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We made it through our first job. Where we stumbled we helped each other up. A sympathetic ear in the corridor. A text, “I’ve left you a coffee on ward 31”. A reminder to handover and just go home. The struggle was too real but we were in it together. We understood each other.

Then at that magical period when we had all learnt all of the important codes, where the good coffee was and who to go to  if you needed help, we were split up and it and it was a start from the bottom again.

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New job. New people. Unknown Salma.

F1 Aslam Acute Medicine. The weight loss ensued. I literally dropped a dress size and looked dreadful. 

“Don’t eat by the computer, have a proper break” I’m told by one of the consultants.

This job is a lesson in how to look after yourself because I was failing at that on an astronomical level.

Teary on the way home from work. It’s just never enough. I learn by the end that it is is never enough. All you can do if your best and that is good enough. There will always more patients to see and more jobs to do. Self preservation is paramount.

Final job of F1. Reunited with one of my friend and we become team gastro. 

Gastro makes me hangry at time and we stay late a lot. On those really bad days, we get give sympathy chips from the ward hostess and inhale them.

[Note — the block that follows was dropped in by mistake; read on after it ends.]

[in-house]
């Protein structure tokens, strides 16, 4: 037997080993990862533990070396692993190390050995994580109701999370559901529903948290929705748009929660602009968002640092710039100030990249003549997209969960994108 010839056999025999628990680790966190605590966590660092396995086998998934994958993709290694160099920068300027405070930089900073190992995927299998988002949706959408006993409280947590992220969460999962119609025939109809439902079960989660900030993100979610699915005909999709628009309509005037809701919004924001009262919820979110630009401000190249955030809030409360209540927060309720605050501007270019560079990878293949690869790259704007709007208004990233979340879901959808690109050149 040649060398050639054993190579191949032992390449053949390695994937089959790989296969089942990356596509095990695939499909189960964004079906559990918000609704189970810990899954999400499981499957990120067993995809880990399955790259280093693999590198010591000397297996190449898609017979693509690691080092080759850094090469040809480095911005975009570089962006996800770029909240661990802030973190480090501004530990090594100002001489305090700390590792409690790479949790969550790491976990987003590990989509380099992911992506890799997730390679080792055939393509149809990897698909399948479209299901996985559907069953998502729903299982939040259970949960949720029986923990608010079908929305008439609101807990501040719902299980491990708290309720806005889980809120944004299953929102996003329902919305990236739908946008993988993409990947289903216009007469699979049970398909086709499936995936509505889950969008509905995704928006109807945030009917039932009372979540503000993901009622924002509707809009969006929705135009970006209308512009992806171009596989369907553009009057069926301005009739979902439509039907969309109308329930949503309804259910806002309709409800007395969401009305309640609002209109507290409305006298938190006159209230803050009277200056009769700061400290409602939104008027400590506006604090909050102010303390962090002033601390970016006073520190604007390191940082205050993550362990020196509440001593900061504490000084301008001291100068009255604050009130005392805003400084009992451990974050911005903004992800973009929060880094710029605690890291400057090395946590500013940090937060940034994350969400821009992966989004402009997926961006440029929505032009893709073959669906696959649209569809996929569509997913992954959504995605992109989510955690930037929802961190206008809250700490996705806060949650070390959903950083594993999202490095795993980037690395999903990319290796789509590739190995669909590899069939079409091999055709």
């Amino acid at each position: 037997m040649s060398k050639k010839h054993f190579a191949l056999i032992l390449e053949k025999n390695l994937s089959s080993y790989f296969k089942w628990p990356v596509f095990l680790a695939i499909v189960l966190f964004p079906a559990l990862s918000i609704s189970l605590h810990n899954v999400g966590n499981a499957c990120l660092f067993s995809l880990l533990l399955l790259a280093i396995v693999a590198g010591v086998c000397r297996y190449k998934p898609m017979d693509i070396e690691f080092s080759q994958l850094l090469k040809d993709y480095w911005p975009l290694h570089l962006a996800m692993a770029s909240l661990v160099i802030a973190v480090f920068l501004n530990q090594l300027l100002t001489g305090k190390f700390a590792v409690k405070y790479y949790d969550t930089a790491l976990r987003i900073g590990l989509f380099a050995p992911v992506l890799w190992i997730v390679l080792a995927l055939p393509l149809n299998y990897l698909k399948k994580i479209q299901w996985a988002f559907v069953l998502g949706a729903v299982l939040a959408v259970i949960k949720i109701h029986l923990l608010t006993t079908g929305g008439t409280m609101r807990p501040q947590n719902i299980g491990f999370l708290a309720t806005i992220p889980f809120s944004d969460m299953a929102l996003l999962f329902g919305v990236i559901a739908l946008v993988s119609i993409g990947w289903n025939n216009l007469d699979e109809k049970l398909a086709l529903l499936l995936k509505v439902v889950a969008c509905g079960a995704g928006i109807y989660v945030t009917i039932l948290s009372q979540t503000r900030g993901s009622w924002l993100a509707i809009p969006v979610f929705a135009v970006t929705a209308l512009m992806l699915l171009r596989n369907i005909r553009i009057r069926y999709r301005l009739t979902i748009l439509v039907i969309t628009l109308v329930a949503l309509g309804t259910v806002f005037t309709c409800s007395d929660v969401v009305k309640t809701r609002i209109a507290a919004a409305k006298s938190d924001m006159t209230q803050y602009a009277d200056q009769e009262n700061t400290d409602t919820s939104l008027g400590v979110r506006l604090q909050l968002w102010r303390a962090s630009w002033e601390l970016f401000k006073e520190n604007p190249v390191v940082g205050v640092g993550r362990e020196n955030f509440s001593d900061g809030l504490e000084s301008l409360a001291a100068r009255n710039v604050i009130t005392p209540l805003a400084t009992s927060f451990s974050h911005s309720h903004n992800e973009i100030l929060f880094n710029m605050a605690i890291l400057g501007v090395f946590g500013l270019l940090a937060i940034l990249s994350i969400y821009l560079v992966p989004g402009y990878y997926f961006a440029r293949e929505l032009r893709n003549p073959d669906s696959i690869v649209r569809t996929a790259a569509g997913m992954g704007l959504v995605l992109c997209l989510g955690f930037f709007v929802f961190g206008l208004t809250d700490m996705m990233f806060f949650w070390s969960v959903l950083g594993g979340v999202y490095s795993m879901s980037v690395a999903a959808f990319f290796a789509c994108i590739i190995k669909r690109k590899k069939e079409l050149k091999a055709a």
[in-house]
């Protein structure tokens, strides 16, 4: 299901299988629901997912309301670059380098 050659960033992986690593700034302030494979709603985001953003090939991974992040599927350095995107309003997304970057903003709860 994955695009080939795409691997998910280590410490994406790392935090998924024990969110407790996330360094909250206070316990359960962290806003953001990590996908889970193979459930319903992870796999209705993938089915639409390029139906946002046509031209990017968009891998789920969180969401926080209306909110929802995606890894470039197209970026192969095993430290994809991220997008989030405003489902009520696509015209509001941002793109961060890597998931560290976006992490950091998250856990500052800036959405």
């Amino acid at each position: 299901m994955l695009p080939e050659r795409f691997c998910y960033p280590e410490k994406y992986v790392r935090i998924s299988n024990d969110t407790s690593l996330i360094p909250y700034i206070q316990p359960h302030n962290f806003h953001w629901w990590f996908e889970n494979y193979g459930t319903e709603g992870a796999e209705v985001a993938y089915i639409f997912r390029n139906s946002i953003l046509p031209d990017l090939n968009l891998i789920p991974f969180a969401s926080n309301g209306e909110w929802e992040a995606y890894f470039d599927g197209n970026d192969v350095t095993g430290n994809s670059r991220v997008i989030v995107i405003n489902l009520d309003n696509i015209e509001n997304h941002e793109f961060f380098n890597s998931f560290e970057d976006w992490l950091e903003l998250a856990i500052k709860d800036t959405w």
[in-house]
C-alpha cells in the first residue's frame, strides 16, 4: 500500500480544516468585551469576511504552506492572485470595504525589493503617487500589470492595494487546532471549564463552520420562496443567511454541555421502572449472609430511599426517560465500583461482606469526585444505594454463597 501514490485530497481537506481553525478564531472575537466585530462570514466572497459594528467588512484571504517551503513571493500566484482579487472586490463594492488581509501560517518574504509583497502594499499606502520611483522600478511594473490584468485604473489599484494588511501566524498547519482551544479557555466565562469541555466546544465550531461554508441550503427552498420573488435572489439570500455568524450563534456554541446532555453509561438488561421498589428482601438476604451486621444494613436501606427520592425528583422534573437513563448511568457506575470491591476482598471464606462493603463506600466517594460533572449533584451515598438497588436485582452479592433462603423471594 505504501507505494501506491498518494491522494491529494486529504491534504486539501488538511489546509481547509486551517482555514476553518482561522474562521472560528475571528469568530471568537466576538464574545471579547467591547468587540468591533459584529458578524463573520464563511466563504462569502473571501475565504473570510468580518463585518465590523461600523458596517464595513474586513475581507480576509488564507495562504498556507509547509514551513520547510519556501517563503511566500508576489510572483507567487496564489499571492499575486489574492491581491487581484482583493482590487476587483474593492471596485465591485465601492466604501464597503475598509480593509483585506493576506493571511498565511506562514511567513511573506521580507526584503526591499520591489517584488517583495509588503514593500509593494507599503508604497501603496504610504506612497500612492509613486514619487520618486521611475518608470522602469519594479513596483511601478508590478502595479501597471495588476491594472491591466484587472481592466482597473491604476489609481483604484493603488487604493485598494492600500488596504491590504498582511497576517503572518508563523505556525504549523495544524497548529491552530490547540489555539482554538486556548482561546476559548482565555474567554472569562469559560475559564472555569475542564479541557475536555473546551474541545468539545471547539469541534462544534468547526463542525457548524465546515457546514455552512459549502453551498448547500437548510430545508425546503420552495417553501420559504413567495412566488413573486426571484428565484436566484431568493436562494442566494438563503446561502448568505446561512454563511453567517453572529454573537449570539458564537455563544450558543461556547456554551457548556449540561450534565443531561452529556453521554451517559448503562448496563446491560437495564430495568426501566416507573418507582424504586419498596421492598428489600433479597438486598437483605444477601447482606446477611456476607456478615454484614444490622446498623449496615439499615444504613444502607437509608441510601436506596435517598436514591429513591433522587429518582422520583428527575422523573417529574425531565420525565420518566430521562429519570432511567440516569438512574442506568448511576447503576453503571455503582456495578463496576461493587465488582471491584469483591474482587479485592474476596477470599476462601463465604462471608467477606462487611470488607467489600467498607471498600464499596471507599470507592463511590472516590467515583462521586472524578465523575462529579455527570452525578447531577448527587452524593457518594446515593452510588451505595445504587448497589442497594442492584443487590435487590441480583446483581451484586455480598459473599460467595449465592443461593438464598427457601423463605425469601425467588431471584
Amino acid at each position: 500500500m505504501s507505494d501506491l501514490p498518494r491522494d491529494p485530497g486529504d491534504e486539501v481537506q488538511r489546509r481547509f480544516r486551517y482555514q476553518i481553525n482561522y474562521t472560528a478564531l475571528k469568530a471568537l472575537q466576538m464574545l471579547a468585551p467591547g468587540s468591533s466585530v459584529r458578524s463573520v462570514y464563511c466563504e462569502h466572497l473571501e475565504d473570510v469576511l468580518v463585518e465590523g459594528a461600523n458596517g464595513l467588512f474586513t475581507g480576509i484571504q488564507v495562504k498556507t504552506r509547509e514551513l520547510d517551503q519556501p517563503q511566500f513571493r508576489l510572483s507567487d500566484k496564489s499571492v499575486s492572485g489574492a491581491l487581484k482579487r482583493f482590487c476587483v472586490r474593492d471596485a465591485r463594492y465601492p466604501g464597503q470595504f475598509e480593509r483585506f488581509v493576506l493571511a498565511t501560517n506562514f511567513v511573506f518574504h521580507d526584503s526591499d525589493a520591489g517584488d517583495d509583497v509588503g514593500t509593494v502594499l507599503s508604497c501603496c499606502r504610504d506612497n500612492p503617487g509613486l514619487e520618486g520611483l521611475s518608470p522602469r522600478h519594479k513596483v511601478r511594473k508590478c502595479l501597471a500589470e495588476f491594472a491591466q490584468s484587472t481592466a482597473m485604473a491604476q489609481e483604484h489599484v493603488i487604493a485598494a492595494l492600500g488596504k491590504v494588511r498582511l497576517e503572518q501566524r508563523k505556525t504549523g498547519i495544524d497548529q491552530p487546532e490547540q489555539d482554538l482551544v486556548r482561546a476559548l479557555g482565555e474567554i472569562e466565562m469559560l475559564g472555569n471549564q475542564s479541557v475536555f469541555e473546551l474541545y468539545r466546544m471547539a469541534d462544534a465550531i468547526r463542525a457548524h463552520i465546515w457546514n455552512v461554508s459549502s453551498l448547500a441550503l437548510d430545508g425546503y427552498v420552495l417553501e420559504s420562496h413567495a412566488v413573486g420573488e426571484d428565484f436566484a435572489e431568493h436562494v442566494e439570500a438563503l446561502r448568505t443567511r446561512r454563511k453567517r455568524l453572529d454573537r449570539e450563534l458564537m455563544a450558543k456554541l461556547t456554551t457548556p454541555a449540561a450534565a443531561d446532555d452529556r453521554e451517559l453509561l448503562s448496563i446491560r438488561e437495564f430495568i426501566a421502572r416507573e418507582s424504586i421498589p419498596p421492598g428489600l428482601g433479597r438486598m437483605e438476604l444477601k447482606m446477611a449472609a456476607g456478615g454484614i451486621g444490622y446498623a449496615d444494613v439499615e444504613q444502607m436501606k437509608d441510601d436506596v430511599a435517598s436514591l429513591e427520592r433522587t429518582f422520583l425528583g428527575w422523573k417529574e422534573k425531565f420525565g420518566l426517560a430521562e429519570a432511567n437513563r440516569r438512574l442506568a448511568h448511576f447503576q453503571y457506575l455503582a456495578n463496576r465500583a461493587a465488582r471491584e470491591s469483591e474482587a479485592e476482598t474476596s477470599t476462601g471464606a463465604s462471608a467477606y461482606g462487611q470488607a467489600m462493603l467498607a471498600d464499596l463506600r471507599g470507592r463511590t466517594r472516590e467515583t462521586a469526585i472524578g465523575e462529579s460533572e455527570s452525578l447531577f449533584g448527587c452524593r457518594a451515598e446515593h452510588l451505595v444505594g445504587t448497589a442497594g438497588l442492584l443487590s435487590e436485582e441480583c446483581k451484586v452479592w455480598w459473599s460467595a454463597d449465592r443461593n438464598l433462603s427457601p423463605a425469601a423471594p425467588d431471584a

The weight loss is rectified much to my families relief. Punjabi family- no one liked slim Salma. 

We panic less. We’re almost at the end. I’m with my friend. If we have tough days we have each other and cake. Cake is our friend.

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End of the year. Breather for a hot minute and then we’re a back to it.

Something different for me. F2 Aslam Hospice.

This job is an honour to do. The best nursing I have ever seen, the most dedicated staff and I learn some important life lessons.

I start horse riding lessons, there is nothing to wait for and no ones guaranteed anything. I try to be as brave in my own life as the patients around me and go after what I want. I try to appreciate more the everyday. One of my patients sits out in a chair with the help of the physio before I go on leave. It makes my week.

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The first job I have been sad to leave but onto Radiology.

The supernumerary life is sweet and I get to learn. Ironically work usually get in the way of learning. Here I am a sponge. I am jealous of the Radiologists eyes and brain. Apparently we can see the same thing but really they’re the only ones seeing the images. I play envious spectator, go the MDT meetings and get to help with interventions. I go to ITU and see ultrasound at the bedside. I get time to use the ultrasound probe. People know my name. They encourage me. I’m in a happy radiology bubble and decide to apply so that one day I can sit in the lower GI MDT and feel really smart too.

I get into Radiology and it’s a win for hard work and being brave.

Last job F2 Aslam the GP.

I left my heart in Radiology. It’s a different world and I realise early on that it’s not for me. Long days with no other juniors around me.

Never ending tea and tasks.

Done.

One months funployment until Radiology starts.